Preserve me, O God, for in you I take refuge.
I say to the Lord, “You are my Lord;
I have no good apart from you.”
As for the saints in the land, they are the excellent ones,
in whom is all my delight.
The sorrows of those who run after another god shall multiply;
their drink offerings of blood I will not pour out
or take their names on my lips.
In Reformed theology, the “P” in the acrostic T.U.L.I.P., otherwise known as the five points of Calvinism, stands for “Perseverance of the saints”. This can be misleading as some may believe that this perseverance is accomplished by our own strength. You don’t have to read the works of the Reformers for too long before you see that this was not what they meant by that phrase at all. Some have altered the phrase slightly to the “Preservation of the saints” or simply use the term “Eternal Security”. The main idea behind this phrase is that, for the true believer, our eternal soul is safe in the hands of our God. We believe that “He who has begun a good work in you will perfect it to the end” (Philippians 1:6) meaning, as R.C. Sproul puts it, “If you have it—that is, if you have genuine faith and are in a state of saving grace—you will never lose it. If you lose it, you never had it.”
David recognizes that it is God alone who is able to persevere him and he asks Him to perfect the good work that He began in him. What other hope do we have? We have nothing good apart from God. David gives a pastorly example here by public lamenting his own sin, but encouraging his fellow believers. He finds no good thing in himself except God, but calls his fellow believers “saints” and tells them how much joy he has because of them. May we always be quick to confess our sins and encourage one another.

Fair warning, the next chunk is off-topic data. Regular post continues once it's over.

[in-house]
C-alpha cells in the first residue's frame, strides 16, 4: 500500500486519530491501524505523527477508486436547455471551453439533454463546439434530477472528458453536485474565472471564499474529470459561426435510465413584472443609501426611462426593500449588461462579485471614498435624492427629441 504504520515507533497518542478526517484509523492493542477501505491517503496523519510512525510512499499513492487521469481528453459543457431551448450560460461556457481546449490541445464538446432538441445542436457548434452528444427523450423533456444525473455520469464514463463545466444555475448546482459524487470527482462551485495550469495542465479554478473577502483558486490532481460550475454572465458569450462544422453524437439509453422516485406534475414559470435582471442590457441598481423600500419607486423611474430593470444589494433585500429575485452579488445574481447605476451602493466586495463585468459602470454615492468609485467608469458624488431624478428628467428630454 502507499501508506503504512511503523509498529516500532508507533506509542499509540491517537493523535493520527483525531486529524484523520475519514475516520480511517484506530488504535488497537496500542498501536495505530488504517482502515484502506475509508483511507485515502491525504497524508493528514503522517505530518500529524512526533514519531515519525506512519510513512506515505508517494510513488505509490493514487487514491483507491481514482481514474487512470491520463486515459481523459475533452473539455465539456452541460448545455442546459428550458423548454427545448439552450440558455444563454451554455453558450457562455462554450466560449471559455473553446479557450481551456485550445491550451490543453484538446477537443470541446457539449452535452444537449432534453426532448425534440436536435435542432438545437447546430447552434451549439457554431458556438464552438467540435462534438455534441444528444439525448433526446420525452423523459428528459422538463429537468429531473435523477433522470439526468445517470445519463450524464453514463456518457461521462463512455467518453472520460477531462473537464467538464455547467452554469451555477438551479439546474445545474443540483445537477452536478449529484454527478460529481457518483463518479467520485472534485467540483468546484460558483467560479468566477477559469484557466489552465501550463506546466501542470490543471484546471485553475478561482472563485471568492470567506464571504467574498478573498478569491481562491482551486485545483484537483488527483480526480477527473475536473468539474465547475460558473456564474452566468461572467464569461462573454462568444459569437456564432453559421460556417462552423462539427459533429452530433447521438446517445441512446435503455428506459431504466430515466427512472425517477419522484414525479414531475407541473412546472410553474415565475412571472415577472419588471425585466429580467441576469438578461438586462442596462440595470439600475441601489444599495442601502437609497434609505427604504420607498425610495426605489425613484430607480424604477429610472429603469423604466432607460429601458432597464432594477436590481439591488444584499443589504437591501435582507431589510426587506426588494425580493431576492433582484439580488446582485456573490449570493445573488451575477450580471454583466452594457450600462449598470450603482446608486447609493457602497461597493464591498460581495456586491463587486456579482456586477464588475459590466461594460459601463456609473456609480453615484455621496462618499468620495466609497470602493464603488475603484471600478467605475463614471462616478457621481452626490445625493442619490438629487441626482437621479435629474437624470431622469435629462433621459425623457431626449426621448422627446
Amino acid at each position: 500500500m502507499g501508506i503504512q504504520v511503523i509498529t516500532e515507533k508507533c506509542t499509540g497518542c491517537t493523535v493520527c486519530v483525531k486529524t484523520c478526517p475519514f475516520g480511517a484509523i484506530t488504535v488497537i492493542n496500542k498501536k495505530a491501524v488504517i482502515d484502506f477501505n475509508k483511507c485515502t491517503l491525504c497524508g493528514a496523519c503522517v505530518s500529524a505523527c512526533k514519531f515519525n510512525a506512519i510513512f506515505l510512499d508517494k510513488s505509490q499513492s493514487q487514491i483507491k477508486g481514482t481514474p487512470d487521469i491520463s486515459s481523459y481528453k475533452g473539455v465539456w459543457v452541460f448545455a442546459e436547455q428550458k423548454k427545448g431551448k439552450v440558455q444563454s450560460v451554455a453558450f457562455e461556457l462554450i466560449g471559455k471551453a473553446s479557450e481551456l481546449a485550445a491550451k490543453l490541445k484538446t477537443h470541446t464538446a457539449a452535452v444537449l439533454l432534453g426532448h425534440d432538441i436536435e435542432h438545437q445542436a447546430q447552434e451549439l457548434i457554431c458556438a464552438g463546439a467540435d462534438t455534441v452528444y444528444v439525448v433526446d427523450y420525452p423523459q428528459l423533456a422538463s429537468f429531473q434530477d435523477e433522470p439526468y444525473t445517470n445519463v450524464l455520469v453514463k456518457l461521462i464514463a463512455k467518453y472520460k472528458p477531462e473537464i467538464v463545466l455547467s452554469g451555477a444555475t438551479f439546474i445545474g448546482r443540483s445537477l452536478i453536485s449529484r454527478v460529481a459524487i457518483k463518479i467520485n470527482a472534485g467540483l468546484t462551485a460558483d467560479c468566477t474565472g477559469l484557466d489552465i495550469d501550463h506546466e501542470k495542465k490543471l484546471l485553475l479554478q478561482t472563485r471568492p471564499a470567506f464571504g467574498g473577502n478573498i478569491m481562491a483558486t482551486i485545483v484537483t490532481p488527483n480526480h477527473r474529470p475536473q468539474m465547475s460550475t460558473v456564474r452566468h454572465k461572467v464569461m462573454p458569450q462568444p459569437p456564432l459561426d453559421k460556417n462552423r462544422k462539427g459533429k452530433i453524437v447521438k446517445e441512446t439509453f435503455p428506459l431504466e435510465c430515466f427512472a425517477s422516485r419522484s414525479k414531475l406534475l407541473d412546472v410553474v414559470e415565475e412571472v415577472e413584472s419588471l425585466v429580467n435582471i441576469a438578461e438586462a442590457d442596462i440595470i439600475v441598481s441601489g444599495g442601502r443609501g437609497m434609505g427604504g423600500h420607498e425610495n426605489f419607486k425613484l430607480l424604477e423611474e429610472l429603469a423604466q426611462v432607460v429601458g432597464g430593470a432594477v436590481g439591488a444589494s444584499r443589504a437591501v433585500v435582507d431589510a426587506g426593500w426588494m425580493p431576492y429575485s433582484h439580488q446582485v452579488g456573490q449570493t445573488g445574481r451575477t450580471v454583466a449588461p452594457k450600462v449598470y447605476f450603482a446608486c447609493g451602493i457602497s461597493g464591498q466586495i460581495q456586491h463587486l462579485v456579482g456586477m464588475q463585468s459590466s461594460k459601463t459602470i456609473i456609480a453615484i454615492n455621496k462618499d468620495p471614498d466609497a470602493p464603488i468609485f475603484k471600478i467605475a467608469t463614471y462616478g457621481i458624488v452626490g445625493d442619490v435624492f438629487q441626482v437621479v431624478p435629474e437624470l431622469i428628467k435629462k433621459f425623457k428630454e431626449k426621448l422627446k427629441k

It doesn’t always seem like the sorrows of the lost are multiplying. Sometimes it seems like they are having all the fun in the world. This world is filled with distractions that can hold are attention…at least for a while. But the more we dive head first into sin, the more our heart gets hardened. What are we to think when it seems like a person that doesn’t follow God seems happier than we are? What if they are healthy and we are not? Wealthy? Popular? We must remember that this is all temporary when compared to eternity. Every breath of the unbeliever is an astounding measurable of grace from our God. It’s the same grace He extended to you before you had eyes to see. As for our suffering, it’s light and momentary:
“So we do not lose heart. Though our outer self is wasting away, our inner self is being renewed day by day. For this light momentary affliction is preparing for us an eternal weight of glory beyond all comparison, as we look not to the things that are seen but to the things that are unseen. For the things that are seen are transient, but the things that are unseen are eternal.” 2 Corinthians 4:16-18
But what about the happiness of the unbeliever? It’s light and momentary. Sadly, this may be the closest to heaven they ever get. Their enjoyment of the common grace of God ends when they take their last breath. All the health, wealth, and happiness doesn’t go with the unbeliever.
“For what will it profit a man if he gains the whole world and forfeits his soul?” Matthew 16:26
What does David do to protect himself from such an end? He refuses to take part in anything that resembles ungodliness. He won’t even talk about them. Avoid evil at all cost. Even if it means not being popular.
Eternity is a long time.
This life is brief.
Invest it wisely.
“Seek good, and not evil, that you may live” Amos 5:14